The decision comes after nine days of deliberations and an emotional, three-and-a-half month retrial. In May 2015, Hernandez's first trial ended in a hung jury after 18 days of deliberations.
Etan vanished on May 25, 1979, without a trace, after his parents let him walk less than two blocks alone from his SoHo home to his school bus stop for the first time.
Hernandez, 56, a husband and father of three from New Jersey with no prior criminal record, was arrested and charged in Patz's death in May 2012, after a relative contacted police, saying Hernandez had, many years before, confessed to hurting a young boy. Hernandez worked in the bodega that was near Etan's Prince Street school bus stop.
"We're obviously terribly disappointed," said Hernandez's lawyer Harvey Fishbein. "We will appeal."
Fishbein said that the emotion won over evidence in the case, and that no matter what, "unfortunately, in the end, we don't believe this will resolve the story of what happened to Etan in 1979."
Hernandez's lawyer Harvey Fishbein speaks to reporters after his client was found guilty. (DNAinfo/ Irene Plagianos)
For the Patz family, however, Hernandez's conviction is seen as long overdue justice. Etan's father, Stan, said they became convinced of Hernandez's guilt after his first trial.
"I’m really grateful this jury finally came back with what I’ve known for a long time, that this man, Pedro Hernandez, is guilty of doing something really terrible so many years ago," Patz said, speaking to reporters briefly after Tuesday's verdict.
Stan Patz sits surrounded by Manhattan prosecutors, before speaking to the press. (DNAinfo/Irene Plagianos)
At the center of the prosecution's case against Hernandez were the several hours of videotaped confessions he gave to police, in which he described how he choked the child, placed his limp body in a plastic bag, threw him in a box and dumped him in a garbage heap a couple of blocks away.
After decades of searching, neither Etan's body, nor any other physical evidence, was ever discovered in the case. He was officially declared dead in 2001.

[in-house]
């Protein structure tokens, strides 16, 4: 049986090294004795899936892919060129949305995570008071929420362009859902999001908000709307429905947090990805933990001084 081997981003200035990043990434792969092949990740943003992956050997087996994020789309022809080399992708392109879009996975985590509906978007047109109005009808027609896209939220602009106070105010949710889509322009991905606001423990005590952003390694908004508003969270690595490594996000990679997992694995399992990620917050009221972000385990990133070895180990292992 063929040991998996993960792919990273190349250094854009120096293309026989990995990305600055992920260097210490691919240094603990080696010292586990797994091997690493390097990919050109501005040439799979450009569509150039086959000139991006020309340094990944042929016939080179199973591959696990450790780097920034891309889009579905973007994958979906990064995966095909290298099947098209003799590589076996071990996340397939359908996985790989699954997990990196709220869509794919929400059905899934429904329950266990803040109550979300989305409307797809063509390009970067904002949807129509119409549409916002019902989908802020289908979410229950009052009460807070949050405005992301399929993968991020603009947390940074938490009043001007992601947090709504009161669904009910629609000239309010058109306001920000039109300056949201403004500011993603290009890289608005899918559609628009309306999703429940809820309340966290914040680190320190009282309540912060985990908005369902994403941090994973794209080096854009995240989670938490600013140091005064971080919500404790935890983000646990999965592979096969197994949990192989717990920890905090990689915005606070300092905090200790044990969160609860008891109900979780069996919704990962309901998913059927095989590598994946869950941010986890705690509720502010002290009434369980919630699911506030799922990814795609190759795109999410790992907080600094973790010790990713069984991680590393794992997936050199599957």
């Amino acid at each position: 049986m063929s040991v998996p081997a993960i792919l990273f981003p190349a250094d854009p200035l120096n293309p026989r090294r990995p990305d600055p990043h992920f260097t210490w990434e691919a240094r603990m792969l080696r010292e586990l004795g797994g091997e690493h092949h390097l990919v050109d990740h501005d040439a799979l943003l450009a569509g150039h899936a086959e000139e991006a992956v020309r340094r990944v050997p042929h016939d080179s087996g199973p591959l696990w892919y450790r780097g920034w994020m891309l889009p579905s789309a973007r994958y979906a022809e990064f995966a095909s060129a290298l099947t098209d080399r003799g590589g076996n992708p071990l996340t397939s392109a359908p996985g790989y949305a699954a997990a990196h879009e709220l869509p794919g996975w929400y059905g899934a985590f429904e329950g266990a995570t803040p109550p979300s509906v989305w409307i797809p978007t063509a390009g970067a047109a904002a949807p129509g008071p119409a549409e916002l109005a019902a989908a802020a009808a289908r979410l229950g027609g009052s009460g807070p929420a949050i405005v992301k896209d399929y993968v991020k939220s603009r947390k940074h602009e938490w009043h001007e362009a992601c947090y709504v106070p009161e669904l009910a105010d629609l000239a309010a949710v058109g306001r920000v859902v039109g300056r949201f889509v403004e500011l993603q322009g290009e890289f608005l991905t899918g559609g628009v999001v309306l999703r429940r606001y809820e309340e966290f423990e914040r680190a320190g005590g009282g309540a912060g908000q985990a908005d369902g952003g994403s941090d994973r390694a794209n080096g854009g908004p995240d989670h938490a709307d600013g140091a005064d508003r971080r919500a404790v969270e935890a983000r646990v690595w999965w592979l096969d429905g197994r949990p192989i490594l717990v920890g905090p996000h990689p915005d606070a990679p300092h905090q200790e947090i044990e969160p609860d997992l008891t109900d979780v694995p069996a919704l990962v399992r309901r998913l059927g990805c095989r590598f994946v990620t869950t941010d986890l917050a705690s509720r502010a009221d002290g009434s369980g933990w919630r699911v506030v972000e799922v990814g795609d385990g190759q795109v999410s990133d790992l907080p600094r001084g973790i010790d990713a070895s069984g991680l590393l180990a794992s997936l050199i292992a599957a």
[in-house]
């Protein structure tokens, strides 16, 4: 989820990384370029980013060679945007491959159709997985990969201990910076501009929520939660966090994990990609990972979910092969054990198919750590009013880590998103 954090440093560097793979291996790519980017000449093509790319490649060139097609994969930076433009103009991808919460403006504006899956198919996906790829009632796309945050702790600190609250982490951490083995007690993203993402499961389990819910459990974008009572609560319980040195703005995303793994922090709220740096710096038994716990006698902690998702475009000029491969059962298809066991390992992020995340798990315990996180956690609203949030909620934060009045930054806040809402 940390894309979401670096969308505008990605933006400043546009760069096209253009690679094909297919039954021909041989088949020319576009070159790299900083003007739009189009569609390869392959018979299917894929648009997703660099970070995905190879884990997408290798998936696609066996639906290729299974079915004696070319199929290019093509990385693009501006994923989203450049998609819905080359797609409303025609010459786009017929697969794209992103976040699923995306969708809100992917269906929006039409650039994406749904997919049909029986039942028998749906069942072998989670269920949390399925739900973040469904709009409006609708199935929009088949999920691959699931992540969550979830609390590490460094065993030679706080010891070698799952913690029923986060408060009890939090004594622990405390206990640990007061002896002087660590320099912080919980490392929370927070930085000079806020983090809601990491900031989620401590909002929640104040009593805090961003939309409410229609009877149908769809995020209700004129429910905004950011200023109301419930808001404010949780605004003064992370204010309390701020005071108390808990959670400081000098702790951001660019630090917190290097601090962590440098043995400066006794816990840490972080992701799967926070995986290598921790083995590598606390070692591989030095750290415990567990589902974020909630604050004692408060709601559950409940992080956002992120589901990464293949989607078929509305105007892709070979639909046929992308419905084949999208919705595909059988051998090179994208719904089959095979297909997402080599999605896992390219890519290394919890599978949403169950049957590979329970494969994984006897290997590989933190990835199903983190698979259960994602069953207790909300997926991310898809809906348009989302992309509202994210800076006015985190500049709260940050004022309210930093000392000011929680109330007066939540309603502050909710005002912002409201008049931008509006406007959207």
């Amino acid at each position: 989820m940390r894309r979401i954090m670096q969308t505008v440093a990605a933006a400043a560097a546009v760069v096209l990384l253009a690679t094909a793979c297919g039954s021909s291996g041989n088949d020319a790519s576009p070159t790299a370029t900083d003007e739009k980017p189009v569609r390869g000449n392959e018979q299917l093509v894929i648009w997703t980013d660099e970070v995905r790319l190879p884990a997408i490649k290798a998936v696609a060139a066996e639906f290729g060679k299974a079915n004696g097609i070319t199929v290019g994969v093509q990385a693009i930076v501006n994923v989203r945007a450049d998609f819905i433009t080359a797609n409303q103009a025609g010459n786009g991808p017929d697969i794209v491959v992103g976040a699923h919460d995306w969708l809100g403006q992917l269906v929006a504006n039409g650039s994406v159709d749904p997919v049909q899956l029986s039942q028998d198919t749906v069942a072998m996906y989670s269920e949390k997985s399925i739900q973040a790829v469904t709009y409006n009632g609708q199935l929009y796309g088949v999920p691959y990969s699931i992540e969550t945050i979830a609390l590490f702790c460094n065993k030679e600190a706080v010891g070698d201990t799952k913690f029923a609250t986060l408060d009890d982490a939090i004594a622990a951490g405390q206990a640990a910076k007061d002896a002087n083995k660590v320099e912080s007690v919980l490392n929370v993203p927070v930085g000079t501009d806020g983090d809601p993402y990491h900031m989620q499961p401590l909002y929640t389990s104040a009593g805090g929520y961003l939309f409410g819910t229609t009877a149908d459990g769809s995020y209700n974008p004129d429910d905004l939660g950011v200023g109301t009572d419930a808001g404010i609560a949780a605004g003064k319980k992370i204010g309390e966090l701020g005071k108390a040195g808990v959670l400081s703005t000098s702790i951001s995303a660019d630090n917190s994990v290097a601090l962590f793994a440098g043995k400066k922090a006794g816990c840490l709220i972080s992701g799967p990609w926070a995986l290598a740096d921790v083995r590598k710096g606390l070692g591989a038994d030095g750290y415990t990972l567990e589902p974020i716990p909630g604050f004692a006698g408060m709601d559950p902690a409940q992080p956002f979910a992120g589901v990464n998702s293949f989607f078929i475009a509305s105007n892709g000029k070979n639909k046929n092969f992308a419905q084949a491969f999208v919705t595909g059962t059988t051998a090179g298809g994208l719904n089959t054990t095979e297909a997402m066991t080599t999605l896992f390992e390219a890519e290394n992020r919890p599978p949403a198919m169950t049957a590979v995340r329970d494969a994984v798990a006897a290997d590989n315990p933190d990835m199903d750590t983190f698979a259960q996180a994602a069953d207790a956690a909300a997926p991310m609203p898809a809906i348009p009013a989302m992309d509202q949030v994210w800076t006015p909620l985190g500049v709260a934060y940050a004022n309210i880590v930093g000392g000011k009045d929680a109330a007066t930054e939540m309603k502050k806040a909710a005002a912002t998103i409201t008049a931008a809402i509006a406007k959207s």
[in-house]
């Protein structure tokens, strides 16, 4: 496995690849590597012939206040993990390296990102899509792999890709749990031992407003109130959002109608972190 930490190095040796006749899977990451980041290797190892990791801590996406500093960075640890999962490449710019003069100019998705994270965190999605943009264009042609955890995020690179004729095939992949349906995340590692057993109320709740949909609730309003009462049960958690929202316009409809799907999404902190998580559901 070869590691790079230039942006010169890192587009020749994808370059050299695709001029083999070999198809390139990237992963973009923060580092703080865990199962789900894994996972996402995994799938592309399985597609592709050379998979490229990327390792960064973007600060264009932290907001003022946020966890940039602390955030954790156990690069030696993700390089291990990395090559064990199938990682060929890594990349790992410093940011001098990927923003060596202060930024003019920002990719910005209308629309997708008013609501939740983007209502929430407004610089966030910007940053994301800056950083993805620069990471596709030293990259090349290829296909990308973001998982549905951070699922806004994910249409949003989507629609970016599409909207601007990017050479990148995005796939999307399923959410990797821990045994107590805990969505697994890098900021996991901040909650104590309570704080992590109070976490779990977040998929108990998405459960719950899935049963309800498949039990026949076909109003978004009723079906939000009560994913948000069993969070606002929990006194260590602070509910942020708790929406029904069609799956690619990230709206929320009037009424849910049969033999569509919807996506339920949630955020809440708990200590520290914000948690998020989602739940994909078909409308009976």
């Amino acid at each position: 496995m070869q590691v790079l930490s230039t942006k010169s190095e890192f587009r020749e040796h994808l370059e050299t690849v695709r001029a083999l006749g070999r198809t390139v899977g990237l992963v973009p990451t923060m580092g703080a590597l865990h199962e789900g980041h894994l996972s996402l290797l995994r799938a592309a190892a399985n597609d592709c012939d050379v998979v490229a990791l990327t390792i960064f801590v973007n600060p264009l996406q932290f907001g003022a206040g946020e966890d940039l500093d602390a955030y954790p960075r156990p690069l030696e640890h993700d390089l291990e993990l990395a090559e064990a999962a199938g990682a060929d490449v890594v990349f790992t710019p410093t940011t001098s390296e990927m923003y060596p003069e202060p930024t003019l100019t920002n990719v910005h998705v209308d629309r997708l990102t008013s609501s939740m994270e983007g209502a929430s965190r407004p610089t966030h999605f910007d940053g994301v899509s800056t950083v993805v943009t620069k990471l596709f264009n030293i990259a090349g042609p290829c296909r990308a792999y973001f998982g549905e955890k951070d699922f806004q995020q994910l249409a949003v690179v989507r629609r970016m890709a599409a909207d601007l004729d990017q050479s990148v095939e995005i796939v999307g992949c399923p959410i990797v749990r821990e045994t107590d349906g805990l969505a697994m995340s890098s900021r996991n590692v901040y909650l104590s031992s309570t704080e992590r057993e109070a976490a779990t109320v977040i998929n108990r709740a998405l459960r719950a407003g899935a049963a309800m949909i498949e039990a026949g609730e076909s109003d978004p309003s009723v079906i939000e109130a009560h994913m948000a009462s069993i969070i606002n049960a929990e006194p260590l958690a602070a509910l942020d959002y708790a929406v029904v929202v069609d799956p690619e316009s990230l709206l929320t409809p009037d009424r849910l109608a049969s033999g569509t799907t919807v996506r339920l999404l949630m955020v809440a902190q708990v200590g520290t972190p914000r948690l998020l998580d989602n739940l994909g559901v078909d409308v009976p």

Defense attorneys argued vehemently that Hernandez had a low IQ, suffered from hallucinations and delusions and was an "unreliable" source. They claimed his confession to police were coerced. His attorneys placed the blame for Etan's murder on Jose Ramos, a convicted child molester, now jailed in Pennsylvania, who dated Etan's babysitter.
Prosecutors, however, said there was never enough evidence to link Ramos to Etan's disappearance.
They, instead, tried to convince jurors that Hernandez was indeed telling the truth, though they acknowledged that the details of his confessions did not always match up. They painted a very different version of Hernandez, as someone who was calculating and manipulative.
Prosecutors said Hernandez had seen the little boy numerous times at the bodega where he worked, brought him down into the basement where he sexually abused him, then killed the boy to hide what he had done.
On Tuesday, jurors said it was a tough process, but they felt they were thorough with their deliberations.
"We looked at everything very carefully, and I think in the end we came to a very clear, logical result," juror Michael Castellon said.
Below, watch jurors discuss the verdict:
Jurors found Hernadez guilty on one count of second degree murder and one count of kidnapping. They found him not guilty on the first count of second degree murder, a charge that included intent. Jurors decided he did not intend to kill Etan before heading into the basement. Hernandez in his taped confessions said something inside him just "snapped" after he lured the boy there.
He faces 25 years to life for each count, and is slated for sentencing on Feb. 28.
Several of the jurors from Hernandez's first trial, who became convinced of his guilt, flanked Stan Patz when the verdict was read. A number of those jurors were an everyday presence at the trial, which Castellon said current jurors were informed of by a court officer.
"We felt obligated to stick with it," said Jennifer O'Connor, a juror from the first trial — who exchanged a hug with Castellon after the trial — adding that her message to the jurors this time around was "we love you."
Etan's mother testified early in the trial last month that her son was a "trusting" boy who she watched walk a block to his bus stop, and then never saw again.
Etan's disappearance 37 years ago, became a nationwide story, and led to far-reaching change in the way law enforcement handles missing children. May 25, the day he vanished, has been named National Missing Children’s Day. He was one of the first missing children to appear on milk cartons.
Hernandez has remained in jail since his 2012 arrest.